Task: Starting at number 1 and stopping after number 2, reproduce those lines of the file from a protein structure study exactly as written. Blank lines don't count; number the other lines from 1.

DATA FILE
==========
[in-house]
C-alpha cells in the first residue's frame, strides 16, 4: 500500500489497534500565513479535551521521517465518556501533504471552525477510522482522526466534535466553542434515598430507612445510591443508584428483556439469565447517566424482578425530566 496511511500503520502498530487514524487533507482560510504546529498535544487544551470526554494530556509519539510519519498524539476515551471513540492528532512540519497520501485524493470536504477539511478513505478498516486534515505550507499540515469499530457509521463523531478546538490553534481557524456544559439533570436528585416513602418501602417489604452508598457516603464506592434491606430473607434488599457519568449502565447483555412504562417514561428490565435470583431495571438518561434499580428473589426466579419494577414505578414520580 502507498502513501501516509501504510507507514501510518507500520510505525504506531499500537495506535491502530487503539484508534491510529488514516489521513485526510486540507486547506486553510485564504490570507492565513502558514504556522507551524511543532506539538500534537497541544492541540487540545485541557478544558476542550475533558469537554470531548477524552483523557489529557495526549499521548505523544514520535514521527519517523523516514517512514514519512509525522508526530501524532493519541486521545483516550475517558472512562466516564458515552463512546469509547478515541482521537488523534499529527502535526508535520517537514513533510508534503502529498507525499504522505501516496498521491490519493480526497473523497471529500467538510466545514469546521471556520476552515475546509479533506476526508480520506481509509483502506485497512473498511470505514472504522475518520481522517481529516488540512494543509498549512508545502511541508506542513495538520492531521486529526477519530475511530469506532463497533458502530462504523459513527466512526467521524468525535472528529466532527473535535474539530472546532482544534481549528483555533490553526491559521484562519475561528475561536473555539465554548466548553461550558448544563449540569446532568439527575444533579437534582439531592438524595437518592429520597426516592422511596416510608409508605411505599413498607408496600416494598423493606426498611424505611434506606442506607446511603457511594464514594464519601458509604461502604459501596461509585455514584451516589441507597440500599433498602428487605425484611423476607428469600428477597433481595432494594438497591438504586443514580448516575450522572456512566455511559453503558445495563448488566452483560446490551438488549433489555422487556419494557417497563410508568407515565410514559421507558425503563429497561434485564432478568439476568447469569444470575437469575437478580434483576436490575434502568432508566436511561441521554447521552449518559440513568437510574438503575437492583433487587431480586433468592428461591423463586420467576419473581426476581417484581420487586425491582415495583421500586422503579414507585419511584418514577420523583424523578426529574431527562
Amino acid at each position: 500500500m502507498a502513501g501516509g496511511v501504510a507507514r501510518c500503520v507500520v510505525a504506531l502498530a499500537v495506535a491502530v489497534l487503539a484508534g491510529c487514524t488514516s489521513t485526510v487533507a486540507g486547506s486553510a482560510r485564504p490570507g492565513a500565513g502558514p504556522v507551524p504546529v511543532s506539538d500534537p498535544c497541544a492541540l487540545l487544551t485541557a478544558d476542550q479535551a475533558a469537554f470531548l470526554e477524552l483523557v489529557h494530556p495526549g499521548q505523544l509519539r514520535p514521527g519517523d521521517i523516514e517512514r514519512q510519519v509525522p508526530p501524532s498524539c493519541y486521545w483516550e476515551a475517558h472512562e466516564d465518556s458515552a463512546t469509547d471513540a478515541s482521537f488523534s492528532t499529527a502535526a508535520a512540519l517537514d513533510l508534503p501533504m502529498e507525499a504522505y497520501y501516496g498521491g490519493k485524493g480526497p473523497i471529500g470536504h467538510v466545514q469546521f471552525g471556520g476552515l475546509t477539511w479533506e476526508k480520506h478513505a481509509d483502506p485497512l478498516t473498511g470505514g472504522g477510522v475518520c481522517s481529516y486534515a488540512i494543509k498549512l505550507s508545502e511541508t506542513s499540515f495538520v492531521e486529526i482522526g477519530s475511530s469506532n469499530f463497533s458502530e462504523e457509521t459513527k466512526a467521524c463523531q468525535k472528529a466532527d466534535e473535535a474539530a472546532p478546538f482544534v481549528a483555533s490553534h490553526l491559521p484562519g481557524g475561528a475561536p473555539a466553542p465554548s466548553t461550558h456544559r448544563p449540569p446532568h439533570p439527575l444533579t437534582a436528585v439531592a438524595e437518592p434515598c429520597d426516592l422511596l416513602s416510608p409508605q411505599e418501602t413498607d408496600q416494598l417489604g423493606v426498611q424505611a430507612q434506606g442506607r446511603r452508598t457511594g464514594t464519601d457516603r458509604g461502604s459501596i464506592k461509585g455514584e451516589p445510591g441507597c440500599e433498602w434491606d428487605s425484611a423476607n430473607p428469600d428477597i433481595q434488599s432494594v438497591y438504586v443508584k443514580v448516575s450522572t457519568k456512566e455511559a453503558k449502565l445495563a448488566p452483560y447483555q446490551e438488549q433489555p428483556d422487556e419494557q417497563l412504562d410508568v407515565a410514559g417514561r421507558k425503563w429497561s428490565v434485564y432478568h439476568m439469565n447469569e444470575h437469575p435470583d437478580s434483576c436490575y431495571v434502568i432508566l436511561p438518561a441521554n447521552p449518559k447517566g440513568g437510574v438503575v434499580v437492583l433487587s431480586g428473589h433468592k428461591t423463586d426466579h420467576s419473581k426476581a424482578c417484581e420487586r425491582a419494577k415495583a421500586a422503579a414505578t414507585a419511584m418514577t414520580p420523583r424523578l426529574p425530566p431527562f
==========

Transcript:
[in-house]
C-alpha cells in the first residue's frame, strides 16, 4: 500500500489497534500565513479535551521521517465518556501533504471552525477510522482522526466534535466553542434515598430507612445510591443508584428483556439469565447517566424482578425530566 496511511500503520502498530487514524487533507482560510504546529498535544487544551470526554494530556509519539510519519498524539476515551471513540492528532512540519497520501485524493470536504477539511478513505478498516486534515505550507499540515469499530457509521463523531478546538490553534481557524456544559439533570436528585416513602418501602417489604452508598457516603464506592434491606430473607434488599457519568449502565447483555412504562417514561428490565435470583431495571438518561434499580428473589426466579419494577414505578414520580 502507498502513501501516509501504510507507514501510518507500520510505525504506531499500537495506535491502530487503539484508534491510529488514516489521513485526510486540507486547506486553510485564504490570507492565513502558514504556522507551524511543532506539538500534537497541544492541540487540545485541557478544558476542550475533558469537554470531548477524552483523557489529557495526549499521548505523544514520535514521527519517523523516514517512514514519512509525522508526530501524532493519541486521545483516550475517558472512562466516564458515552463512546469509547478515541482521537488523534499529527502535526508535520517537514513533510508534503502529498507525499504522505501516496498521491490519493480526497473523497471529500467538510466545514469546521471556520476552515475546509479533506476526508480520506481509509483502506485497512473498511470505514472504522475518520481522517481529516488540512494543509498549512508545502511541508506542513495538520492531521486529526477519530475511530469506532463497533458502530462504523459513527466512526467521524468525535472528529466532527473535535474539530472546532482544534481549528483555533490553526491559521484562519475561528475561536473555539465554548466548553461550558448544563449540569446532568439527575444533579437534582439531592438524595437518592429520597426516592422511596416510608409508605411505599413498607408496600416494598423493606426498611424505611434506606442506607446511603457511594464514594464519601458509604461502604459501596461509585455514584451516589441507597440500599433498602428487605425484611423476607428469600428477597433481595432494594438497591438504586443514580448516575450522572456512566455511559453503558445495563448488566452483560446490551438488549433489555422487556419494557417497563410508568407515565410514559421507558425503563429497561434485564432478568439476568447469569444470575437469575437478580434483576436490575434502568432508566436511561441521554447521552449518559440513568437510574438503575437492583433487587431480586433468592428461591423463586420467576419473581426476581417484581420487586425491582415495583421500586422503579414507585419511584418514577420523583424523578426529574431527562